Research ArticleCORONAVIRUS

Stereotypic neutralizing VH antibodies against SARS-CoV-2 spike protein receptor binding domain in patients with COVID-19 and healthy individuals

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Science Translational Medicine  27 Jan 2021:
Vol. 13, Issue 578, eabd6990
DOI: 10.1126/scitranslmed.abd6990

Neutralizing antibodies on hand

Stereotypic antibodies (Abs) are produced in healthy individuals by preexisting naïve B cells that have not undergone somatic hypermutation or class switching. Kim et al. have identified stereotypic neutralizing Abs (nAbs) against SARS-CoV-2 spike protein receptor binding domain (RBD) in healthy individuals and patients with COVID-19. They detected RBD-specific stereotypic variable heavy chain (VH) Ab clonotypes composed of Ig heavy variable 3-53 (IGHV3-53) or IGHV3-66 and Ig heavy joining 6 (IGHJ6) genes in 13 of 17 patients with COVID-19. One stereotypic nAb could inhibit in vitro replication of a clinical isolate of SARS-CoV-2. These VH clonotypes were also found in 6 of 10 healthy individuals with no evidence of exposure to SARS-CoV-2, and together, these findings provide evidence of the presence of preexisting nAbs to SARS-CoV-2.

Abstract

Stereotypic antibody clonotypes exist in healthy individuals and may provide protective immunity against viral infections by neutralization. We observed that 13 of 17 patients with COVID-19 had stereotypic variable heavy chain (VH) antibody clonotypes directed against the receptor binding domain (RBD) of SARS-CoV-2 spike protein. These antibody clonotypes were composed of immunoglobulin heavy variable 3-53 (IGHV3-53) or IGHV3-66 and immunoglobulin heavy joining 6 (IGHJ6) genes. These clonotypes included IgM, IgG3, IgG1, IgA1, IgG2, and IgA2 subtypes and had minimal somatic mutations, which suggested swift class switching after SARS-CoV-2 infection. The different IGHV chains were paired with diverse light chains resulting in binding to the RBD of SARS-CoV-2 spike protein. Human antibodies specific for the RBD can neutralize SARS-CoV-2 by inhibiting entry into host cells. We observed that one of these stereotypic neutralizing antibodies could inhibit viral replication in vitro using a clinical isolate of SARS-CoV-2. We also found that these VH clonotypes existed in 6 of 10 healthy individuals, with IgM isotypes predominating. These findings suggest that stereotypic clonotypes can develop de novo from naïve B cells and not from memory B cells established from prior exposure to similar viruses. The expeditious and stereotypic expansion of these clonotypes may have occurred in patients infected with SARS-CoV-2 because they were already present.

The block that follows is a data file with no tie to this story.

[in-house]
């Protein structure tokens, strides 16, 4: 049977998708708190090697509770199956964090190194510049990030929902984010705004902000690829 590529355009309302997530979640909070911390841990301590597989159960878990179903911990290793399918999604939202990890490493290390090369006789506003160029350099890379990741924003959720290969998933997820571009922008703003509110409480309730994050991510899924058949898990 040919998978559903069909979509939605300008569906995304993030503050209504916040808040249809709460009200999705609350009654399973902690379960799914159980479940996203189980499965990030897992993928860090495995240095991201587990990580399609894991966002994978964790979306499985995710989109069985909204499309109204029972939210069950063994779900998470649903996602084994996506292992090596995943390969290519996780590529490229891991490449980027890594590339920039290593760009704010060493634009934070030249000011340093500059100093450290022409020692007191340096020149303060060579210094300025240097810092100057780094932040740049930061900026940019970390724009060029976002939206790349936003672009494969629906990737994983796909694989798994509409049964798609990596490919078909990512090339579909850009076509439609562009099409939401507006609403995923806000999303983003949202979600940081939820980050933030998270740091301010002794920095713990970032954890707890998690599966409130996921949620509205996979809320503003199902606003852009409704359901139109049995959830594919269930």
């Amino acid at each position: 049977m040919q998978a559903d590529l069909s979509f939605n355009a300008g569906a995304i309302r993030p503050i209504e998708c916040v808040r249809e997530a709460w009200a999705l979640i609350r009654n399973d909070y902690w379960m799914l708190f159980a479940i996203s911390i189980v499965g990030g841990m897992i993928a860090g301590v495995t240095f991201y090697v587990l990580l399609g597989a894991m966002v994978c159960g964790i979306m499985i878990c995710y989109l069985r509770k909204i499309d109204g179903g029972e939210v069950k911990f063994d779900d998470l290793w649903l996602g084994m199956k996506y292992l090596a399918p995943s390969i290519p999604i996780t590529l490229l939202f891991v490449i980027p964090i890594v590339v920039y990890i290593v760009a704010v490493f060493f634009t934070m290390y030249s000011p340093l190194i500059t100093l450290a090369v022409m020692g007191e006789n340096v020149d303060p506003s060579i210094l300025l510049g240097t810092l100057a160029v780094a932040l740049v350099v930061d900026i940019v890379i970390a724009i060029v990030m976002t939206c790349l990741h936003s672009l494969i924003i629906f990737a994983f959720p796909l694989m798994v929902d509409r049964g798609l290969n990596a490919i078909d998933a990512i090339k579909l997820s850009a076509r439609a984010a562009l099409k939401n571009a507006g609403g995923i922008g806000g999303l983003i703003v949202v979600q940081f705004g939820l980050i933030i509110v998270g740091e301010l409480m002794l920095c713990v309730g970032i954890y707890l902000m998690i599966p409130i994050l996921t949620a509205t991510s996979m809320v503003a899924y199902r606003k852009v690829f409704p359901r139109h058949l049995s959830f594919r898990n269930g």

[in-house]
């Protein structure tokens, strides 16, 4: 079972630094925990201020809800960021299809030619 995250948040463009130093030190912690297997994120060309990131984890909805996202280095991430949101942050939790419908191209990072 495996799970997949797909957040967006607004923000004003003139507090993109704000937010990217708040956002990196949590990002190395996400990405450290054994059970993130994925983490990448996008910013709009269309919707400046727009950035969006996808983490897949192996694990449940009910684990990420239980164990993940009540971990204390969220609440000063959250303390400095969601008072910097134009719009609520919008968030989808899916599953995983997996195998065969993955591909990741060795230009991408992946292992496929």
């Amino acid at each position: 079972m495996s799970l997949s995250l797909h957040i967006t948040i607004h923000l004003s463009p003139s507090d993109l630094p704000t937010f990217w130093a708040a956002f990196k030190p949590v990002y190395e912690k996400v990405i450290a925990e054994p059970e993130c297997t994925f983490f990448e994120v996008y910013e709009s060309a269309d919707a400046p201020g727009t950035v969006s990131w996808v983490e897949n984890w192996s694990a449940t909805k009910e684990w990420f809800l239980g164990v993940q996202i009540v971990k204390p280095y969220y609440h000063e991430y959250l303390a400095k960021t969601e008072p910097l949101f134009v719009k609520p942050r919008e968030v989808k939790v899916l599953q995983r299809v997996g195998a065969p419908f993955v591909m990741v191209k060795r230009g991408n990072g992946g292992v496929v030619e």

INTRODUCTION

Stereotypic antibodies (Abs), which share similar sequences across multiple individuals, can be produced in response to immunological stimulation upon infection. A subset of stereotypic neutralizing Abs (nAbs) encoded by naïve B cells that have not undergone somatic hypermutation and class switching from immunoglobulin M (IgM) or IgD isotypes are of great interest (1, 2) because their origin effectively excludes the possibility that these nAbs evolved from preexisting clonotypes that are reactive to similar viruses. This phenomenon is referred to as original antigenic sin and has been linked to Ab-dependent enhancement (ADE) of viral infections, which can be potentially fatal, as observed during the development of experimental dengue virus vaccines (36). Several groups have identified nAbs for severe acute respiratory syndrome coronavirus 2 (SARS-CoV-2) (711), and one report suggests that stereotypic nAbs using germline Ig heavy variable 3-53 (IGHV3-53) and IGHV3-66 genes may exist among convalescent patients with coronavirus disease 2019 (COVID-19) (7). The structural basis of the stereotypic nAb reaction to SARS-CoV-2 has been clarified with the cocrystal structure of two IGHV3-53 nAbs in complex with the SARS-CoV-2 receptor binding domain (RBD), which defines the critical germline-encoded residues in the binding site of angiotensin-converting enzyme II (ACE2), the functional receptor of SARS-CoV-2 (12). The prevalence of these stereotypic nAb clonotypes among patients with SARS-CoV-2 and their characteristics, such as frequency within Ig repertoires, somatic mutations, isotypes, and chronological changes remains to be elucidated.